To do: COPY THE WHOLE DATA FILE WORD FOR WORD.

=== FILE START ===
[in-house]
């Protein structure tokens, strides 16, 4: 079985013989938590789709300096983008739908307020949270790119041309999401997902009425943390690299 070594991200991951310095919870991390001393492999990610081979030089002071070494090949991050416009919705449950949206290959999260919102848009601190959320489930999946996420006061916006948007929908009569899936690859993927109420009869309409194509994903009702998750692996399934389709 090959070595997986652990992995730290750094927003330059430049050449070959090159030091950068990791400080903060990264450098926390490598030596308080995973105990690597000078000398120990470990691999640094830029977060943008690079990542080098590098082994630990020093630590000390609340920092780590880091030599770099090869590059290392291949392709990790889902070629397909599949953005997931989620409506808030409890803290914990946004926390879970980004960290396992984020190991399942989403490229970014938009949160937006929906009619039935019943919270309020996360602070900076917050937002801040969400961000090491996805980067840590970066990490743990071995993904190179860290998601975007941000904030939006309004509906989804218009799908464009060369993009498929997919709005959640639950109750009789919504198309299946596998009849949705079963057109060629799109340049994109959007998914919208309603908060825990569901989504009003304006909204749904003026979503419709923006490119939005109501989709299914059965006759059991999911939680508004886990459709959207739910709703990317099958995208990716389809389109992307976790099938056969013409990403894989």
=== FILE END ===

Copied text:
[in-house]
């Protein structure tokens, strides 16, 4: 079985013989938590789709300096983008739908307020949270790119041309999401997902009425943390690299 070594991200991951310095919870991390001393492999990610081979030089002071070494090949991050416009919705449950949206290959999260919102848009601190959320489930999946996420006061916006948007929908009569899936690859993927109420009869309409194509994903009702998750692996399934389709 090959070595997986652990992995730290750094927003330059430049050449070959090159030091950068990791400080903060990264450098926390490598030596308080995973105990690597000078000398120990470990691999640094830029977060943008690079990542080098590098082994630990020093630590000390609340920092780590880091030599770099090869590059290392291949392709990790889902070629397909599949953005997931989620409506808030409890803290914990946004926390879970980004960290396992984020190991399942989403490229970014938009949160937006929906009619039935019943919270309020996360602070900076917050937002801040969400961000090491996805980067840590970066990490743990071995993904190179860290998601975007941000904030939006309004509906989804218009799908464009060369993009498929997919709005959640639950109750009789919504198309299946596998009849949705079963057109060629799109340049994109959007998914919208309603908060825990569901989504009003304006909204749904003026979503419709923006490119939005109501989709299914059965006759059991999911939680508004886990459709959207739910709703990317099958995208990716389809389109992307976790099938056969013409990403894989």